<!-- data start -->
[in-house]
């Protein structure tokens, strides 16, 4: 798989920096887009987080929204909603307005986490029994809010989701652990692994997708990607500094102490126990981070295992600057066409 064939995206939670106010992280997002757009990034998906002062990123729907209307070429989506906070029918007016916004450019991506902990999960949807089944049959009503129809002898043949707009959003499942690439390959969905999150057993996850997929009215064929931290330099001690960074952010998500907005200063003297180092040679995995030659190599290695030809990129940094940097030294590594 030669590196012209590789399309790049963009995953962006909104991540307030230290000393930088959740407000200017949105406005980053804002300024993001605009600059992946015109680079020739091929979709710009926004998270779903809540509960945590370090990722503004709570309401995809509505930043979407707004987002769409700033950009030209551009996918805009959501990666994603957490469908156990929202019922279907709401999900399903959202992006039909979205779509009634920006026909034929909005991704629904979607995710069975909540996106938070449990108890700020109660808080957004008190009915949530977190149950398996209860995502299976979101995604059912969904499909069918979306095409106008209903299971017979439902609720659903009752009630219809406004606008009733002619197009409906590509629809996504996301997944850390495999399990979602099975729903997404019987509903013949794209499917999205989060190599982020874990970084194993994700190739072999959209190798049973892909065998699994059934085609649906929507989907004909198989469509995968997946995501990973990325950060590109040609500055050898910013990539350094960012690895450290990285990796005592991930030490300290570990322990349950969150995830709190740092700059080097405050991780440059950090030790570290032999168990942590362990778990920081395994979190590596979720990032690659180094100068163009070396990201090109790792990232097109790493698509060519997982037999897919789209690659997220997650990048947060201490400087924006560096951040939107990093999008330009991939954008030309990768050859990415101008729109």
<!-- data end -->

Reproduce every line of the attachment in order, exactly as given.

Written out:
[in-house]
């Protein structure tokens, strides 16, 4: 798989920096887009987080929204909603307005986490029994809010989701652990692994997708990607500094102490126990981070295992600057066409 064939995206939670106010992280997002757009990034998906002062990123729907209307070429989506906070029918007016916004450019991506902990999960949807089944049959009503129809002898043949707009959003499942690439390959969905999150057993996850997929009215064929931290330099001690960074952010998500907005200063003297180092040679995995030659190599290695030809990129940094940097030294590594 030669590196012209590789399309790049963009995953962006909104991540307030230290000393930088959740407000200017949105406005980053804002300024993001605009600059992946015109680079020739091929979709710009926004998270779903809540509960945590370090990722503004709570309401995809509505930043979407707004987002769409700033950009030209551009996918805009959501990666994603957490469908156990929202019922279907709401999900399903959202992006039909979205779509009634920006026909034929909005991704629904979607995710069975909540996106938070449990108890700020109660808080957004008190009915949530977190149950398996209860995502299976979101995604059912969904499909069918979306095409106008209903299971017979439902609720659903009752009630219809406004606008009733002619197009409906590509629809996504996301997944850390495999399990979602099975729903997404019987509903013949794209499917999205989060190599982020874990970084194993994700190739072999959209190798049973892909065998699994059934085609649906929507989907004909198989469509995968997946995501990973990325950060590109040609500055050898910013990539350094960012690895450290990285990796005592991930030490300290570990322990349950969150995830709190740092700059080097405050991780440059950090030790570290032999168990942590362990778990920081395994979190590596979720990032690659180094100068163009070396990201090109790792990232097109790493698509060519997982037999897919789209690659997220997650990048947060201490400087924006560096951040939107990093999008330009991939954008030309990768050859990415101008729109």